The sewerage, the uncleanness that once polluted us, is diverted, it cannot reach Isaiah, it cannot reach us.
Our is atoned for – an incredibly deep word picture there – as it is removed and the wounds it caused are covered as they are healed! You see, the roots of the word attone is tar or pitch – the kind used on trees when you remove a diseased or broken limb – and cover that which remains, so the weak bare would cannot be infested!
That is what God’s love, revealed to us in the shedding of Jesus’ blood does to us – is cleanses, and heals and covers and protects. It’s that simple – takes that ugly spots out of life and makes us whole…just as the fiery coal in Isaiah’s vision did, so does Christ do, as He enters our lives.
But what is best about what God does in our lives – is that He makes us comfortable in His life – in His presence. The “woe” disappears and the question of Isaiah falls aside, no longer even needing to be considered!
That is what our faith, our religion, what walking and trusting and believing in Christ is all about my friends. We need to grasp that because what God has promised us in His word was clearly revealed in Christ – that we now know His love – and that name of His – is ours to use, to call upon, to praise – to ask Him to deal with all that burdens us –that we may know He is God – our loving father!
Wait…there are people
Note – they too will be overwhelmed…
As we realize this incredible promise is not just Isaiah’s but ours – we hear the same words as Isaiah does – the Lord’s voice crying out – who can I send? Who is going to let the people of La Palma, and Cerritos, and Artesia, and Norwalk and Torrance, those who work with the students at Cal State and USC, and in hospitals and at the senior center and even in St Louis – who will God send? Who else needs to go to the people of unclean lips and unclean lives and tell them that there is cleansing, there is healing, there is life?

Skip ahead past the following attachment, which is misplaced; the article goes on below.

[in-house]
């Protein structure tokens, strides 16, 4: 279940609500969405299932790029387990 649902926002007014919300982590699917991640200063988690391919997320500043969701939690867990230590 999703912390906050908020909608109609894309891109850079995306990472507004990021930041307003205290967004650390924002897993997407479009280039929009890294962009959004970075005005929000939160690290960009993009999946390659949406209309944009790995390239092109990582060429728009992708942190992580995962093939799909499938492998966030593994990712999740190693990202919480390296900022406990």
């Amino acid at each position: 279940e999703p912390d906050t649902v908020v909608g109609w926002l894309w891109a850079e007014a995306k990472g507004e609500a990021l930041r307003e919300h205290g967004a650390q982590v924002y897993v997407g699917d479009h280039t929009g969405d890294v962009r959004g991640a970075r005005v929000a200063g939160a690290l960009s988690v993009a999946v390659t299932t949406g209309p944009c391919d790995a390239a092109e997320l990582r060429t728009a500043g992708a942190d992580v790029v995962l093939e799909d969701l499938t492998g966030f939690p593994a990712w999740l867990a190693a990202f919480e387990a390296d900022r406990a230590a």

As you respond – for you know what God has done for you – and you realize their need for it – realize that their reactions will be as yours were – overwhelmed by the presence of God, in fear that their sins, their struggles in life stand out. Going out with the message isn’t easy, and people’s reaction will be one of struggle – yet, because of Christ, the lamb that was slain, the message that comes from the heart of God’s altar – the message that cleanses – it will cleanse and heal, and cause them to do as we do…
To find ourselves in the presence of God, cleansed, healed – and able to in the midst of a broken world know a peace and rest that is unexplainable – yet calls us to look to an eternity of peace, as we adore the God, Father, Son and Holy Spirit, who has made us His own…..